True to the Infantry Formation
’s tradition, the memorial began with a sermon, in this case by Chaplain Motsamai Johannes Modibedi. As he addressed the assembled guests at Fort Klapperkop outside Pretoria, I noticed the passionate chaplain launched into a hymn without waiting for the band, but he apologised and all was well. He said:
Now brothers and sisters. These heroes and heroines they had a choice to make. They could have chosen to retreat. But they knew that whatever they were doing was for the whole nation. And they knew that the nation needed to be saved from the attacks of the enemies, and they kept on right to the bitter end, they did not retreat. And therefore, the tree that they have nurtured, the tree that they have nourished with their blood, you and I are reaping the fruit of that tree. The have missed that, but we are reaping from it. Both Black and White, we are living in harmony because of these men, if they had not done this, you can imagine, what would have happened to us.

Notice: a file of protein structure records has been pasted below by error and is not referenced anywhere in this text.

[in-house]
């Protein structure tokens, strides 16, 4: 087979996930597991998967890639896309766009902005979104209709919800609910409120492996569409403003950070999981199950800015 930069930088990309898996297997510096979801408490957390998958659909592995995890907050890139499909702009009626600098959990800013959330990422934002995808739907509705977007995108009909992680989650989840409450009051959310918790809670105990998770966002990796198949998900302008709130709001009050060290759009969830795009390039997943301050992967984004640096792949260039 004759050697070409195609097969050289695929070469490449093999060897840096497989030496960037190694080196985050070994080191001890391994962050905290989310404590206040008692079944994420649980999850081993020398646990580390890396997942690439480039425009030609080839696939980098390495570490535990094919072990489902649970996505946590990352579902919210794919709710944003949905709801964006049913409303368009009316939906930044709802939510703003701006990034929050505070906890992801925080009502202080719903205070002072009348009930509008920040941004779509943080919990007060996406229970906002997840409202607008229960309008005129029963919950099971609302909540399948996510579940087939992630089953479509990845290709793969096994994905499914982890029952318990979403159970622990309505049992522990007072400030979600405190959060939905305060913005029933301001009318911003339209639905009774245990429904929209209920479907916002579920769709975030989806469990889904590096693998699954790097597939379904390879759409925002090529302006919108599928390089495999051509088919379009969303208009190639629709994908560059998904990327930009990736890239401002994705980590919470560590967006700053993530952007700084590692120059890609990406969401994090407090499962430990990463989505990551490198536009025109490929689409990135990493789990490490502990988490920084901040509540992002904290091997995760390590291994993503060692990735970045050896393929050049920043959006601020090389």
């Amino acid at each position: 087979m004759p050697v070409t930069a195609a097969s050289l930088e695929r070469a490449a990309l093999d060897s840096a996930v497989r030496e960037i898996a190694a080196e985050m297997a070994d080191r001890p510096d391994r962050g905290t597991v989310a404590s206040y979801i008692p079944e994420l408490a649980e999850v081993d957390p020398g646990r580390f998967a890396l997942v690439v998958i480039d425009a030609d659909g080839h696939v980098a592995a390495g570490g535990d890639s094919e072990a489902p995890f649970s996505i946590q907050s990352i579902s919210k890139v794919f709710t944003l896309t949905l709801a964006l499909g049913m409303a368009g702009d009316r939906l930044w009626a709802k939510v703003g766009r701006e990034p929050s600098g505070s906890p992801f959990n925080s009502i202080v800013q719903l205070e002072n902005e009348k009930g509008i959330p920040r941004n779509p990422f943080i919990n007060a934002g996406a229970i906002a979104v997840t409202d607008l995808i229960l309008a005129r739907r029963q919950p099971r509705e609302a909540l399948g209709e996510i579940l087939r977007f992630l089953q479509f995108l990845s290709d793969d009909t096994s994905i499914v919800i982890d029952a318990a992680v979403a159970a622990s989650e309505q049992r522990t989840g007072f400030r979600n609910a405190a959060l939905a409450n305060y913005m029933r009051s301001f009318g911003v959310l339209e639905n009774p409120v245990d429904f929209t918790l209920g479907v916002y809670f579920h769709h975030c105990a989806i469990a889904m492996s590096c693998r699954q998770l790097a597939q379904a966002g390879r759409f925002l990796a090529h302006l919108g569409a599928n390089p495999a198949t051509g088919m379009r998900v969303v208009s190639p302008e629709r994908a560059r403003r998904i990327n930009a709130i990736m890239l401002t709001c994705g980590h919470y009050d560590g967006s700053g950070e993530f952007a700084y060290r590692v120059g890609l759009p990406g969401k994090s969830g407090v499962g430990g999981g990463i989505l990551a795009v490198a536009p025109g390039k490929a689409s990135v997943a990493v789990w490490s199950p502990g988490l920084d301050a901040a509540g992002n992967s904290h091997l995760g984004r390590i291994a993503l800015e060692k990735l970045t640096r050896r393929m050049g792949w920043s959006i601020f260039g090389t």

After the wreath-laying ceremony, which was attended by many international military attaches as well as serving members and veterans, Chief of Staff of the Infantry Formation, Brigadier General Krubert Nel recalled that in 2010 only one Infanteer had died. He pointed out that South African Infanteers had been deployed in the Democratic Republic of Congo (DRC)
and Sudan and that they had shown “South African Infanteers are not to be trifled with.”